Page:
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Home Nautic Life Blue Ocean Energy Observer arrives in Martinique, completing her first self-sufficient transatlantic passage

Energy Observer arrives in Martinique, completing her first self-sufficient transatlantic passage

On Tuesday 21 April, the first hydrogen vessel powered by renewable energies docked in Fort-de-France (Martinique, Caribbean) after her first transatlantic passage. Setting sail from Saint-Malo, the journey of around 5,000 nautical miles took just over 30 days, during which time it was totally self-sufficient in terms of energy, with no CO2 or fine particle emissions.

Arrival of Energy Observer in Martinique – photo © Energy Observer Productions – George Conty

Victorien Erussard, Captain and founder:

“The boat has just covered over 9,000km entirely self-sufficiently, with no possibility of any technical pit-stops due to the general lockdown. Crossing the Atlantic with this floating laboratory sends a powerful message to the decision-makers as it demonstrates the supreme reliability and resilience of our low-carbon systems. We can and must switch energy model. Massive investment for economic recovery is needed to enable us to build a whole new world, which no longer involves fossil fuels.”

Aboard the boat for over a month, the crew set sail prior to the lockdown measures and subsequently learned that it was unable to relieve some of its members in the Canaries as planned, any transfers being blocked for health reasons. As such, it adhered to all the necessary guidelines to guarantee its safety and thankfully the ocean remains a sterile environment so the crew members can be repatriated to metropolitan France promptly and get back to their next of kin and a less marine confinement. A new crew will come and take over as soon as possible to ensure the on-board systems are maintained and prepare for the upcoming sea passages.

Energy Observer in Cape Verde (Praia) – photo © Energy Observer Productions – George Conty

In confinement at sea, the crew was unable to set foot on land during its stopovers in the Canary Islands or Cape Verde, instead receiving fresh produce from a distance in the Canaries. In this way, as the whole world is having to endure an unprecedented period of lockdown, the crew confined at sea was lucky enough to enjoy a safe passage in complete harmony with nature, crossing paths with numerous marine species – dolphins, whales, turtles and Manta rays offshore of Cape Verde, as well as salpae – whilst producing their own energy and drinking water using only the wind, sun and hydrogen.

Whales in Cape Verde – photo © Energy Observer Productions – David Champion

The on-board technologies on this floating laboratory have certainly proven their worth in terms of performance and reliability. Indeed, it posted an average speed of over 6 knots, despite adverse weather at the start of the course and then the boat demonstrated improved potential with the more favourable conditions from Cape Verde. A combination of 202m” of latest generation solar panels, two automatic propulsion wings and new variable pitch propellers enable the boat to perform very well on this type of transoceanic course. The hydrogen system allowed irregularities in the amount of sunshine or wind to be compensated for, providing regular performance whatever the conditions, without the need to drag around any excess weight.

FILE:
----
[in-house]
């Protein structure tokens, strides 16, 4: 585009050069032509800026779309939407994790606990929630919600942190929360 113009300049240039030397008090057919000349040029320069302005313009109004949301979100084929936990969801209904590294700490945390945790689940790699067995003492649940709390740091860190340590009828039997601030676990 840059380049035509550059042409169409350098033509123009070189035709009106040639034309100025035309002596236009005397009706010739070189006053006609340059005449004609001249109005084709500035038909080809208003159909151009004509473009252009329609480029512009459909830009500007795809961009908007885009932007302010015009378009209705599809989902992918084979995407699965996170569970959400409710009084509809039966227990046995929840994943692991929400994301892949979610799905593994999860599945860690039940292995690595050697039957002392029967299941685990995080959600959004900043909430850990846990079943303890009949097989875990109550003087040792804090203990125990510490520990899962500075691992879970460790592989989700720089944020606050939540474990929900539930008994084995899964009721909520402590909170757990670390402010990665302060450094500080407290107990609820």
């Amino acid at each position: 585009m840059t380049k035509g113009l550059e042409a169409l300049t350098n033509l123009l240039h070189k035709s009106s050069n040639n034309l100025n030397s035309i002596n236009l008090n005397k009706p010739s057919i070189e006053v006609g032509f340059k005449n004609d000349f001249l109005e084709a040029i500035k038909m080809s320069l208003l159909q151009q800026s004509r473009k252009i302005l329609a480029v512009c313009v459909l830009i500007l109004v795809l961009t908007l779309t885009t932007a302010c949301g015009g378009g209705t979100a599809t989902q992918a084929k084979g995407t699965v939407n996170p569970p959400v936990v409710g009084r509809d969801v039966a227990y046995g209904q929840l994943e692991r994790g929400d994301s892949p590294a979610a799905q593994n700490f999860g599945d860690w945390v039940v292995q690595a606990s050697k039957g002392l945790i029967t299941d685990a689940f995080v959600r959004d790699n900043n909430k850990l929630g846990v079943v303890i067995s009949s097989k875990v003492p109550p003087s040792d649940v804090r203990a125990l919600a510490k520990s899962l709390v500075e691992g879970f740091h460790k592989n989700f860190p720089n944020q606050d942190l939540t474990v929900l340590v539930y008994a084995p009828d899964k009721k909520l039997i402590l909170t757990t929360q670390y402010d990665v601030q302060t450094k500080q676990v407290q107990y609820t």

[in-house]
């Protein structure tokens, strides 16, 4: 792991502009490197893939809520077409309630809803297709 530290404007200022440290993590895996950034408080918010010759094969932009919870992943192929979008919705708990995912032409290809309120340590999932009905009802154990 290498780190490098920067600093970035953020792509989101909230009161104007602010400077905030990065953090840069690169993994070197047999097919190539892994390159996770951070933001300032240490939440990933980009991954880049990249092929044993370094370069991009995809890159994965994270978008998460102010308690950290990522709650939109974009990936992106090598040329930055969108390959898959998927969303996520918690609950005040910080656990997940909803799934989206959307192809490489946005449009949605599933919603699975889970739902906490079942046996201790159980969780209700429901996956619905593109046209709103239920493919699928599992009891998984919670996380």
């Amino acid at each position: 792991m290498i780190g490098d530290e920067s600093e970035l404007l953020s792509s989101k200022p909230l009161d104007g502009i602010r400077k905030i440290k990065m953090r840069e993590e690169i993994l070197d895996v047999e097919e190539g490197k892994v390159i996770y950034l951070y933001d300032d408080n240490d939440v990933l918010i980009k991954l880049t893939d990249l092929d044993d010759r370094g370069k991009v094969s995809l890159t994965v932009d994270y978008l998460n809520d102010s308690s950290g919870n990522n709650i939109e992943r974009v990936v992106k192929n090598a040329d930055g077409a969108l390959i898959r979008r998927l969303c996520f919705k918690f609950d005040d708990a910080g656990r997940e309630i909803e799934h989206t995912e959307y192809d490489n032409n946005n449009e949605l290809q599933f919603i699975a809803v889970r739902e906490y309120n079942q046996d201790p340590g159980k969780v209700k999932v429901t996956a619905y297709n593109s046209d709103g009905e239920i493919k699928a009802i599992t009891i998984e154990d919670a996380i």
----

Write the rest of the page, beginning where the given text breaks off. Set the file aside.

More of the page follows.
Marin Jarry, Director of Armament and Second in Command:

“A 34-day passage at an average speed close to 6 knots is a real achievement for our catamaran of the future, which has racked up around 5,000 nautical miles whilst being completely self-sufficient in terms of energy – a new record for her! Without the hydrogen and the daily use of fuel cells, this passage would have been a lot longer. We’ve had no technical failures, despite what were extreme conditions at times. Energy Observer has certainly proven how reliable her energetic architecture is. I’d like to give a shout out to the crew and I congratulate them as there wasn’t a moment’s hesitation when the question was raised about whether to continue the Odyssey offshore of Cape Finisterre. Despite being away from their next of kin during this tough period, they’ve managed to retain their professionalism and their good humour. It’s mission accomplished and accomplished well!”

Within the current climate, Energy Observer, a technological laboratory as well as an ideas laboratory, is continuing its role as the First French ambassador for sustainable development goals. This vessel, which foreshadows tomorrow’s energy systems, carries with it a message of hope. That of a world fuelled by renewable energies using green hydrogen, that of a new energy model that is a world apart from overproduction and anthropocentric models, for the benefit of truly inclusive models that support the living world.

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